The Last of Their Kind — The Story and Message of The Last Jedi

The first shot in a movie is everything, and the opening pan down to the Raddus is the main crux of the first half of the Last Jedi. The camera spirals down as Resistance transports fly up to dock with the remaining fleet to escape the oncoming First Order fleet. This establishing scene sets the tone for the main thread of “The Last Jedi,” that the galaxy is in its darkest hour since the rise of the Empire over 40 years ago.

Conceptually, The Last Jedi straddles the line of philosophy and forced agenda. At its best, The Last Jedi fully acknowledges the changing atmosphere of the”Star Wars” Universe and the philosophical concepts of the grey, the dark and the light. At its worst, “The Last Jedi” miscarries the ideas of war and the changing allegiances of those who fight in it, along with some misplaced animal activism.

The Grey Jedi have always been a tantalizing part of the Jedi-Sith Mythos, being a study in balance of light and dark. Grey Jedi neither incorporate the Jedi’s stoic, unchanging nature nor the Siths dominant focus on power and hate. They have been explored before in the “Knights of The Old Republic” video game series and is discussed in “Star Wars: Rebels” with the Bendu. To many fans, the Grey Jedi seem like the perfect solution to the Jedi-Sith conflict and the warring ideologies and have been the divergence point due to Luke’s infamous statement in trailer: “It’s time for the Jedi to end.” This lead many fans to believe that Rey would be taught to be a Grey Jedi, which, after watching the movie, is the exact opposite.

While Rey is training, she sees both the light and dark side of the force, becoming tempted by the dark side but ultimately learning that with its awful power comes dreaded loneliness. She sees the light as well, balancing her philosophies and deciding for herself what is right. Along for the ride, Kylo Ren interacts and tries to shift Rey’s philosophy of the force and tells her of his side of the Second Jedi Purge. Rey also learns of Luke’s untruthful explanation of the Second Jedi Purge and confronts him. Learning that it was Luke’s own doubt in the force and himself that lead to the fall of Ben Solo. With this knowledge, Rey destroys Luke’s current perception of the force and denies the grey and begins her stay as a Jedi.

Later on, during Kylo and Rey’s encounter with Snoke, we learn of Rey’s true parentage and a truly special part of The Last Jedi. Rey is no one, sold to Unkar Plutt on Jakku by drinkers and scavengers. According to Ren himself, “You have no place in this story, you should not even be here.” This reason being that as Snoke said, “When the dark rises, light comes to meet it.” As Ben Solo grew in hate and dark side potential, the Force created Rey to match Kylo’s power thus creating the true grey. Balance in the force is not achieved by apathy but by having two sides of the coin be in tandem with each other. Thus creates the perpetual motion of the Force and the nature of those who use it. Another supporting factor is the appearance of Yoda and his lesson to Luke on Ach-To.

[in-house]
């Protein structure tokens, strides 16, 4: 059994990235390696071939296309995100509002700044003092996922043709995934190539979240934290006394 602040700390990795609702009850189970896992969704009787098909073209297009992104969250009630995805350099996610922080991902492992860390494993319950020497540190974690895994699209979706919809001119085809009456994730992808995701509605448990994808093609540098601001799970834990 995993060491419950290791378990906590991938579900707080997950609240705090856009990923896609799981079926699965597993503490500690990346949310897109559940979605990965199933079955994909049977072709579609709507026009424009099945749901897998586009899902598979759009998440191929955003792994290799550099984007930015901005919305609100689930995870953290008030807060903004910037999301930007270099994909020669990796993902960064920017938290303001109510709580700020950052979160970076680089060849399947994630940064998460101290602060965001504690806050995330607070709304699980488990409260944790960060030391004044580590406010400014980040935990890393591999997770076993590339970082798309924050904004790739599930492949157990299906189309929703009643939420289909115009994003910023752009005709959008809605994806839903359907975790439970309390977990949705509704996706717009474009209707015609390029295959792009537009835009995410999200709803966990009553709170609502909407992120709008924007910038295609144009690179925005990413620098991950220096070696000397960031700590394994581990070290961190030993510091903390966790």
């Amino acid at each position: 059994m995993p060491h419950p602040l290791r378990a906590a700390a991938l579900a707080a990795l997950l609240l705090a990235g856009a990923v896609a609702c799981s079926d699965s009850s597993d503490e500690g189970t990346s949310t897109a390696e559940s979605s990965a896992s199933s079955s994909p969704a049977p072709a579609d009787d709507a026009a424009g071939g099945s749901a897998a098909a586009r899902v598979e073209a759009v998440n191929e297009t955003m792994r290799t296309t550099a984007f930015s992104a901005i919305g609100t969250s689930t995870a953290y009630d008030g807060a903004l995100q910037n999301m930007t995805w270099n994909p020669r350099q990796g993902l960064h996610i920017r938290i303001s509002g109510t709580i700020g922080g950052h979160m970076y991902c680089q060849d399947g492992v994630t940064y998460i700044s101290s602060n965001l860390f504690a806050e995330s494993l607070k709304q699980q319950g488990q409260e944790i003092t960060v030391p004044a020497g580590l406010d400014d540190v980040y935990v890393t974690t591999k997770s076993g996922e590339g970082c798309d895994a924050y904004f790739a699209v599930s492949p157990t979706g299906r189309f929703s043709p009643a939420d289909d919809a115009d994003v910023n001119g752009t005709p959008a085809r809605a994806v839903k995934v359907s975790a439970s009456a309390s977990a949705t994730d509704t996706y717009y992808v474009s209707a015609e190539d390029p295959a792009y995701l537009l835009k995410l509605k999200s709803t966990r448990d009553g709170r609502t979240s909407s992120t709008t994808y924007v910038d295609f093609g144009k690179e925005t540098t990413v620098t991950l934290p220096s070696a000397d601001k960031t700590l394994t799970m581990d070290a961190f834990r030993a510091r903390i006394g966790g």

The Jedi as a religious, guardian order is not set in stone. The Jedi of The Galactic Republic were not the best use of the Jedi and were misunderstood by the people of the galaxy, leading to their ultimate downfall. Luke’s Jedi fell because of Luke’s own doubt in the code, the Force and himself. Yoda breaks the norm and slaps Luke on the wrist by igniting the sacred tree of the Jedi and  tells Luke that the Jedi are not always set in stone, they are what the galaxy needs when they need them most. For the Galactic Republic, they were generals and peacekeepers, for The Alliance they were the symbols of hope, and for the Resistance the last Jedi is the spark to burn down the First Order.

To me, this is the first time the philosophy of “Star Wars” has been  touched on and incorporated into a main line film. While “A New Hope,” “Empire Strikes Back” and “The Return of The Jedi” all incorporate the hero’s journey and the Prequels incorporate the Shakespearean fall, Director Rian Johnson aims to take the Sequels on a new ride.

Speaking of the First Order, Rian Johnson now portrays them as brutal and unwavering in the face of “hope.”  They are a truly enjoyable delight of The Last Jedi. The terror they inspire and their overwhelming presence on the screen is both a visual and technical marvel. Especially during the Battle of Crait, the First Order is filmed beautifully with the setting sun behind the massive walkers and Kylo Ren’s command ship looming in the sky.

The Resistance, on the other hand, is full of bumbling philosophes and mixed signals. Rose Tico is possibly the most forced character in the “Star Wars” movies. Her now infamous quote, “We are going to win by saving the ones we love, not destroying those we hate,” giving everyone in the audience a very audible groan. Some are even making a meme out of it with Han’s phrase to Finn from “Force Awakens” repurposed, “that’s not how war works!” The Rebel Alliance was built on war and fought one to restore the Republic. Even Leia is now spouting these comments despite having fought and supported the Galactic Civil War.

It’s so painfully obvious that one of the writers social agenda is subverted in a movie where we come to escape social agenda and politics. It even goes into some meta-thought, don’t look too much into “Star Wars” because it’s still about space with wizards and sounds.